I am honestly torn between my love of the idea that Silver Age Superman had so little crime to fight that he had to spend some time as a space optometrist, and my secondhand frustration on behalf of the kids in the fan club who showed up to see a Superman souvenir and were given a pair of glasses that were slightly larger than normal.
Anyway, Jimmy’s so exhausted from staying up all night thinking about Tiny Supermen (been there) that he ends up falling asleep at his desk. When he wakes up, he realizes that he’s over deadline, and the only way for his story to be typed up in time is for him to call Superman — and this may actually be the single most frivolous use of the Signal Watch in the entire history of Superman comics: Jimmy calling Superman to literally do his job for him because he napped too hard at work.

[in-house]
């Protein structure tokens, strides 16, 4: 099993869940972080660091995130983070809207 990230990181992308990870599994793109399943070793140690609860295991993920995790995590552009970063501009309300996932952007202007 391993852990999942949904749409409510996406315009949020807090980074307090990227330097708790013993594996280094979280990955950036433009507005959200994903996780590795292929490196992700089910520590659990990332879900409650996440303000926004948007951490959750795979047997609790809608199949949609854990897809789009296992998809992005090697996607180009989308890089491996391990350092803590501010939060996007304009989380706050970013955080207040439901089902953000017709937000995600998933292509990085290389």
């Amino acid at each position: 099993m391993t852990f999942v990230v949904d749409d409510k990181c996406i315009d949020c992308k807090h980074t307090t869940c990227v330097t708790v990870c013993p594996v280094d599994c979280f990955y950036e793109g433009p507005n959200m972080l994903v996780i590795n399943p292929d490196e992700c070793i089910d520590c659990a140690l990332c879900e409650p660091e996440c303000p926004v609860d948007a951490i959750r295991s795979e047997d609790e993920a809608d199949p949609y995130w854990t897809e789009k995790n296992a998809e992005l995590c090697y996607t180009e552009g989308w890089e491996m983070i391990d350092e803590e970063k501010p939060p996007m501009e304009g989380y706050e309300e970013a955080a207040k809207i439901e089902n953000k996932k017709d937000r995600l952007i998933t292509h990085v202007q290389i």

He gets something a little different though.
Also, that entire sequence is amazing.
As you might expect, the Fan Club is actually pretty unimpressed by the giant glasses, so for the next day’s exhibit, he decides to show them something that’s actually interesting: a ray-gun! And this, it seems, is the moment that the Emergency Squad has been waiting for:
It’s at this point that we finally find out who these Tiny Supermen are, but as we already know here in the far-off future, they’re the Superman Emergency Squad from Kandor. There are however, who things that are pretty great about this little two-page exposition sequence.